Muscovites Sintipon score high on originality for their track Volna. Another hard to categorise track, it’s heavy on arpeggios and brings to mind futurepop as the nearest comparable genre, but the ethereal vocals, elements of motorik grooves and the more experimental sounds give Volna a unique and original feel. You can check out more of their music on Spotify.
Étude en Cours is the B-side on the latest single from Houstonites Children of Pop – it’s left field dance at its best, to my ears owing a debt to early house and techno, but with a stuttering beat that can catch the listener/dancer unaware. The pitch-shifted vocals really work on the sound, adding to the overall sense of dancefloor dislocation. The track will be on the flipside of their track Poids on a limited edition vinyl single to be released via Very Jazzed.
Newcastle (UK) trio Twist Helix are making a name for themselves with their high energy take of synthpop with a rock edge. On Little Buildings they effortlessly add a very anthemic feel to their sound – thanks in part to the amazing vocal range of Bea Garcia – whilst still keeping true to the addictive synthrock sounds of their previous releases.
Based in New Orleans, Rathbone’s This Time has a very effective lo-fi electronica sound, with lyrics he says that were inspired by the poetry of W.B. Yeats. It’s deceptively simple on a first listen, but the more I played This Time, the more I picked up on its’ subtle mix of sounds referencing everything from Beck to Lambchop to 80’s synthpop.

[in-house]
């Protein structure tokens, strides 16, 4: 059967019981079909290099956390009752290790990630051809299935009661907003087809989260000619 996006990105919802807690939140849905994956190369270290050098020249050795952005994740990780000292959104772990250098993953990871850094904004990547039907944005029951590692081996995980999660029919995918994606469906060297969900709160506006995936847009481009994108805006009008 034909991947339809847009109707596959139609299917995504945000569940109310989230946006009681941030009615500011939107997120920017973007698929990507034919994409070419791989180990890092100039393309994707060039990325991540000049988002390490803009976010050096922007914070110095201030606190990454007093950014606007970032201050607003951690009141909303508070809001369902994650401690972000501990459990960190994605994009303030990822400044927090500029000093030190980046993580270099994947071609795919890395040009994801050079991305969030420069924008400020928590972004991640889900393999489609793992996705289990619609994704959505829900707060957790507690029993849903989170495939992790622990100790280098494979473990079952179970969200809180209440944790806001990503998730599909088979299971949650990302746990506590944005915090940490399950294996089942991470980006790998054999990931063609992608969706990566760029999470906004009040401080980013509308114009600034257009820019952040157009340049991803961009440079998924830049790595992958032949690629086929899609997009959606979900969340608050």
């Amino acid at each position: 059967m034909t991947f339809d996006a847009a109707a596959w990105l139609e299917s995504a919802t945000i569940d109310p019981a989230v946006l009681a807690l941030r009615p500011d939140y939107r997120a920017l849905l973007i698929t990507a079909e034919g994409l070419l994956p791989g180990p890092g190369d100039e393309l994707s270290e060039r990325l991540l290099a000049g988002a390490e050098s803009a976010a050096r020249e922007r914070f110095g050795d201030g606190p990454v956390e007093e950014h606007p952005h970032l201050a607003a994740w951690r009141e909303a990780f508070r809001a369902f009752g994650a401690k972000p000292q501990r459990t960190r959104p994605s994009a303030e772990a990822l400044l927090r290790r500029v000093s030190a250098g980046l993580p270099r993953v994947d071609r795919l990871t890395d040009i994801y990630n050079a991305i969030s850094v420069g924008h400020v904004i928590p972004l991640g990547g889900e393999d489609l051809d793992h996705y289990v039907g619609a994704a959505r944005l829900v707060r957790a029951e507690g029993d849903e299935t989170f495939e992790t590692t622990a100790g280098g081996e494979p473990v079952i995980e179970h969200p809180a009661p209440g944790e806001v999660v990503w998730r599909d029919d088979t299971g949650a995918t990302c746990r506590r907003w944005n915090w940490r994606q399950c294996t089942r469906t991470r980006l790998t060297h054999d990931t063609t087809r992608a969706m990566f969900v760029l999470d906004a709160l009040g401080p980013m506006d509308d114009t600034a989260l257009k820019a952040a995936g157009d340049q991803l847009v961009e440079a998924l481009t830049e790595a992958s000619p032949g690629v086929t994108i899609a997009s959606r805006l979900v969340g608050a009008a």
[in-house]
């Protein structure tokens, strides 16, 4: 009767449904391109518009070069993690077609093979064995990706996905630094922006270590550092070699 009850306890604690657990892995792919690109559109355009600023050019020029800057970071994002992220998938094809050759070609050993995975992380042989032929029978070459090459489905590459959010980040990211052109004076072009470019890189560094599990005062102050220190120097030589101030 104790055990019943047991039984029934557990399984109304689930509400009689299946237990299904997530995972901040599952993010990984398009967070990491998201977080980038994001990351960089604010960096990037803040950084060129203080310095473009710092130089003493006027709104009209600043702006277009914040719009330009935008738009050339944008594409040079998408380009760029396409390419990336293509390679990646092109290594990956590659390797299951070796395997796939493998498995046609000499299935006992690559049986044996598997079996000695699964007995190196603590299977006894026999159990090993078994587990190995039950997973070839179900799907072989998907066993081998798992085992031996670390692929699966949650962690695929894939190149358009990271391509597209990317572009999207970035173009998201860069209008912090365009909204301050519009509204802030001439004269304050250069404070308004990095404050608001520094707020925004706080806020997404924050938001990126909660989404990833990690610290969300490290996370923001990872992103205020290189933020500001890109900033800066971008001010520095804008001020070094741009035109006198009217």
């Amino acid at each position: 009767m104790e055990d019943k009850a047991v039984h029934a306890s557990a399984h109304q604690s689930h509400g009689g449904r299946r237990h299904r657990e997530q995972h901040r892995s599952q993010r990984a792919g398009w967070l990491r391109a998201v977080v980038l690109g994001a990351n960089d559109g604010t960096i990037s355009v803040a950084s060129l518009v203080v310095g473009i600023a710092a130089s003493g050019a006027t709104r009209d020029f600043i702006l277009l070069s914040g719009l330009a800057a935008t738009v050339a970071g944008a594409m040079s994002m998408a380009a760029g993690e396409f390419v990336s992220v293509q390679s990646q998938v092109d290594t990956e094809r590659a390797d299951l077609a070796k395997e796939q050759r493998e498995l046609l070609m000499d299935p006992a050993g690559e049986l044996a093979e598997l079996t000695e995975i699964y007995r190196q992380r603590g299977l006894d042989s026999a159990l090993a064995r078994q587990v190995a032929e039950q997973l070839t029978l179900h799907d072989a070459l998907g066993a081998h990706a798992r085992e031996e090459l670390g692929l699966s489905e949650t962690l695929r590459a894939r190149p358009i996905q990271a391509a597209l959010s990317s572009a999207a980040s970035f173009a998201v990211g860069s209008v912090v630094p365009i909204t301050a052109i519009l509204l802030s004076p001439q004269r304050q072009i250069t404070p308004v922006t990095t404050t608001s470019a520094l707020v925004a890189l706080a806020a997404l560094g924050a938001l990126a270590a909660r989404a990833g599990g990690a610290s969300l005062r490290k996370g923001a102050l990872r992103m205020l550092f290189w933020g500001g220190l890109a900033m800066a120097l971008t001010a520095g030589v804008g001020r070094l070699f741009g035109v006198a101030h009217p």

Australian multi-instrumentalist and producer LANKS has followed up his stunning Viet Rose EP, with Comfortable which sees him expand on the tight almost trap sound of that release by accentuating the melancholic and emotional feel to his sound. The track comes is a tribute to a friend and the work they do – he says the track is written from the perspective of that friend who works in mental health and focuses on the work she does to help others. The embracing nature of the lyrics is complemented perfectly with an arrangement that makes you feel you the song is giving you a great big hug!
ShyBoy cites the likes of Scissor Sisters as an influence and you can hear some of that in He and She. It’s a pop track first and foremost, heavily influenced by 80’s synthpop but with vocal harmonies that bring to mind the likes of 10CC at their height. It results in a song that is poppy and arty at the same time and very catchy! Lyrically the song carries a serious message, focussing on individuality, sexual orientation and gender identity.
Last up this week is the frankly left-field but amazing I’ll Wait by Master Servos – Matt Auxier and Ian Mausoleum take a sound inspired by the likes of Jarre and Kraftwerk but add icy synths and heavily layered and altered vocals to create a track that’s brings a warmth to a sound that would fit in well within the cold wave genre. The track is from the EP The Veil which is available on Bandcamp.
Getting to hear so many different takes on the electronic sound from all over the world is a real privilege for us, I hope you enjoy the playlist as much as we did when compiling it! Until next week!